2013 Pacific Hurricane Season is Upon Us

The first named storm of the 2013 Eastern Pacific hurricane season made its debut on the very first day of the season Wednesday. A tropical depression in the Pacific strengthened to become Tropical Storm Alvin Wednesday and it could become a hurricane within the next few days. As of Wednesday afternoon, Alvin was located over 650 miles southwest of Acapulco, Mexico and had maximum sustained winds of 41 miles per hour. While there were no watches or warnings issued at the time the storm was named, that may change soon as Alvin is expected to strengthen over the next two days.

As far as the Atlantic hurricane season goes for 2013, forecasters are saying that we can expect an active season this year with more major hurricanes and tropical storms than usual along the Atlantic coast. Forecasters say that eight hurricanes could form with up to half of them becoming very dangerous, serious hurricanes. The average year brings six hurricanes to the Atlantic. Forecasters are also saying that this season will develop normally unlike 2012, which brought two named storms before the season’s start on the 1st of June. While it is too difficult to say where serious storms may make landfall, top forecasters are keeping an eye on Florida as weather experts say the Sunshine State is long over-due for a direct hit by a major hurricane.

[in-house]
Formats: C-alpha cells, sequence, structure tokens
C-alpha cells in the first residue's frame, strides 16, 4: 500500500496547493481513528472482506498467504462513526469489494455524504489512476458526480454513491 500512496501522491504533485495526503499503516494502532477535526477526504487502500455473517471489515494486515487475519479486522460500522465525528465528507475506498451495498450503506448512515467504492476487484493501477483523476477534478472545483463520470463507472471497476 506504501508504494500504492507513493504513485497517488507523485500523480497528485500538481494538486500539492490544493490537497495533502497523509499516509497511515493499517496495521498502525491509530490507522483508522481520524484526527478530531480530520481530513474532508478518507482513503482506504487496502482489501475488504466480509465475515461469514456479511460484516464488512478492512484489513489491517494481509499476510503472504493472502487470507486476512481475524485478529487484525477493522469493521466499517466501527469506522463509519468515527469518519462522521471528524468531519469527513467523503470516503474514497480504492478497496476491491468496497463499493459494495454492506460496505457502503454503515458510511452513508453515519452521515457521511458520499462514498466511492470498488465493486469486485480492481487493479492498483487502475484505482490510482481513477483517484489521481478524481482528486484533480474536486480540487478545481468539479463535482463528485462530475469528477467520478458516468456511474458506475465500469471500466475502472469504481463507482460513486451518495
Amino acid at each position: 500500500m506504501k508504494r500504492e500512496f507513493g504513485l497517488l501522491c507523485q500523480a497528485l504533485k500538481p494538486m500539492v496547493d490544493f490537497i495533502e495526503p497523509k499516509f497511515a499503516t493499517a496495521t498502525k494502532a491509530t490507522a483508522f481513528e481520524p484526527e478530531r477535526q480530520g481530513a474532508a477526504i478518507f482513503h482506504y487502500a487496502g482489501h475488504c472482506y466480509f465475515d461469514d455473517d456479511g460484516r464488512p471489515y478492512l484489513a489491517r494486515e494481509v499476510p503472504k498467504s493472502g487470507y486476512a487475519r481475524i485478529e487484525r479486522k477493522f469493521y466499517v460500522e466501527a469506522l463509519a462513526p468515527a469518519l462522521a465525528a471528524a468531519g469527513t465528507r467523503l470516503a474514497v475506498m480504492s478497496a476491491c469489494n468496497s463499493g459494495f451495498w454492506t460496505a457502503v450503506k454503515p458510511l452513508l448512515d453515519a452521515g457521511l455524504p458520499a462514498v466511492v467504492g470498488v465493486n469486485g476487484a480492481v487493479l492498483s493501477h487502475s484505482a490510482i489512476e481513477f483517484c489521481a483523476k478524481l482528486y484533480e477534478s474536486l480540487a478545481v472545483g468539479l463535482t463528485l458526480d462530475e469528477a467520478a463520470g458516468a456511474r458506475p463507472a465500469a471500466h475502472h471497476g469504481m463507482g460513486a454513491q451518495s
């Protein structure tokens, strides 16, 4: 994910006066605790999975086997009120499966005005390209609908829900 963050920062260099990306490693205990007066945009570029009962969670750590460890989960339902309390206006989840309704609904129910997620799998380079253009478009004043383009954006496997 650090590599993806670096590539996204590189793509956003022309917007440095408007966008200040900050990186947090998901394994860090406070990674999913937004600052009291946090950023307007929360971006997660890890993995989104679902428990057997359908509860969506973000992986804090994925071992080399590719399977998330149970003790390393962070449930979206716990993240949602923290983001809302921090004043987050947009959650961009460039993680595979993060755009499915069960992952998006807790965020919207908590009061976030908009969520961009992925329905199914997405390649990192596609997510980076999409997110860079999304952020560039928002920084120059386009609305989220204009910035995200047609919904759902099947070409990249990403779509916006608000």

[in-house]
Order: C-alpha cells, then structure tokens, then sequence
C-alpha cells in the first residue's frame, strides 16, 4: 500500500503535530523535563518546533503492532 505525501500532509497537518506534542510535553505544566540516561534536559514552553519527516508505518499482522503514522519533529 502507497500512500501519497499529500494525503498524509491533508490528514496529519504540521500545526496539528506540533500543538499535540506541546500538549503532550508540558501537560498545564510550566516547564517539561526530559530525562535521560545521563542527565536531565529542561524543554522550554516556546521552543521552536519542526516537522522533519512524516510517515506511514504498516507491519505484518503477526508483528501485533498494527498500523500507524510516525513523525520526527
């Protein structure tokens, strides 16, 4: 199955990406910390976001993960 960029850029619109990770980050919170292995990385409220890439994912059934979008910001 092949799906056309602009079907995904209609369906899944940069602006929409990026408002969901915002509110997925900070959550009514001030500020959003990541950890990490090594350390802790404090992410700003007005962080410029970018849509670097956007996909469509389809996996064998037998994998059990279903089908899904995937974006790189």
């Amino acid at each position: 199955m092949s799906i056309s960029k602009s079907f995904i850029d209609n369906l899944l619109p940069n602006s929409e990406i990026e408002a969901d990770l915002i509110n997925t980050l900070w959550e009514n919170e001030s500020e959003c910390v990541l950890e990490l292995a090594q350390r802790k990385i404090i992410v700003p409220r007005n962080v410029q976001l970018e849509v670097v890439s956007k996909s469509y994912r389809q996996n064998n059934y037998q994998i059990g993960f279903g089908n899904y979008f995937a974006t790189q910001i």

Portions of the Eastern seaboard which were devastated by Superstorm Sandy are very vulnerable to any major storm as sand dunes have diminished to increase the potential for some severe inland flooding. If a major storm does strike those same areas that were devastated by Sandy, life would become very difficult for residents as potentially deadly flooding could occur.

NOAA is calling for some changes following Sandy. The administration said that the decision not to issue watches and warnings caused a lot of confusion prior to the massive storm making landfall in October. Even though people in the East were told that the big system was a real threat, the National Hurricane Center downgraded the storm to a post-tropical system just before it made landfall and wreaked havoc in the Northeast. NOAA says that many more people would have most likely evacuated if warnings were issued.

Comments are closed